Together, this triangular constituency can advise collectors large and small on how to use their collections for personal or philanthropic purposes during their lifetime and as part of their estate. Still, they are subject to the life forces of dollars, division, divorce and death.

Case Studies

To assist those who are navigating the "exploration of self" known as collecting, I have selected three case studies with selected images from each. These stories are signposts for collectors, whose collections are never complete. Collectors are in a constant state of flux—whether they are buying, managing, selling or donating an object or a collection.


Left: Max Kuehne, (1880-1968) "Lower Manhattan", 1913, Oil on panel, 24x30 inches (as above)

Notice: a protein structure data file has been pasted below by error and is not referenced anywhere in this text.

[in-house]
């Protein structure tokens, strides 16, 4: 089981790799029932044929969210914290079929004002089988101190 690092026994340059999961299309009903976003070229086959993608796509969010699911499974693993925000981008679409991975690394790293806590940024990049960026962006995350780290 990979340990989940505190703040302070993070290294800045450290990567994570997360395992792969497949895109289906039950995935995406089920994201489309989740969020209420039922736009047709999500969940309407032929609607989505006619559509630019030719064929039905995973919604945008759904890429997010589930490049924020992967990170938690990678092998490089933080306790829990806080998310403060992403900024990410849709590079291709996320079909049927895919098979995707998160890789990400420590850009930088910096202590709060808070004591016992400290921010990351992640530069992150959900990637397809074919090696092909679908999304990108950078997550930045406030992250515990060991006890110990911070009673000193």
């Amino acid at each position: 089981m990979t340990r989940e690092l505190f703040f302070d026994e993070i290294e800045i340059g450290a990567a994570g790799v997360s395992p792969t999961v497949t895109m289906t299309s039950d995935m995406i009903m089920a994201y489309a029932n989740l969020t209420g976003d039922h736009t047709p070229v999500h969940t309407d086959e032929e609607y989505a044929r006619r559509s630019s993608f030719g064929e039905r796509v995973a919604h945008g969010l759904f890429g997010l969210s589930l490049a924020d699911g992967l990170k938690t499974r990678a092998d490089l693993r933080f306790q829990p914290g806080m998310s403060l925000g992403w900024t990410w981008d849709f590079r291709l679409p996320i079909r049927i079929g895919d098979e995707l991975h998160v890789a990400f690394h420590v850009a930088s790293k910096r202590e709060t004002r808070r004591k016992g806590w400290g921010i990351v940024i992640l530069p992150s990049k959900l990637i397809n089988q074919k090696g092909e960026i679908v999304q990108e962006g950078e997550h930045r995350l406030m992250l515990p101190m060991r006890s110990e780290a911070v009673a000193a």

Right: JF Kensett (1816-1872) "Bash Bish Falls", Oil on panel, 12x18.5 inches.
Images reproduced with permission of the OSilas Gallery at Concordia College (Image Source)

Case Study #1: An Art Collector

Abstract: From an early age, the collector loved to draw. As he matured, he was encouraged by local artists to visit a famous art club and attend its auctions. There, these artists donated their works for sale to increase the club’s endowment.

Challenge: Since the collector was neither an art historian, a curator nor a dealer, he had to educate himself "by trial and error" as to how auctions operate. When he gained confidence he bought paintings and watercolors by the local artists, though they were generally under-appreciated by critics, curators and collectors.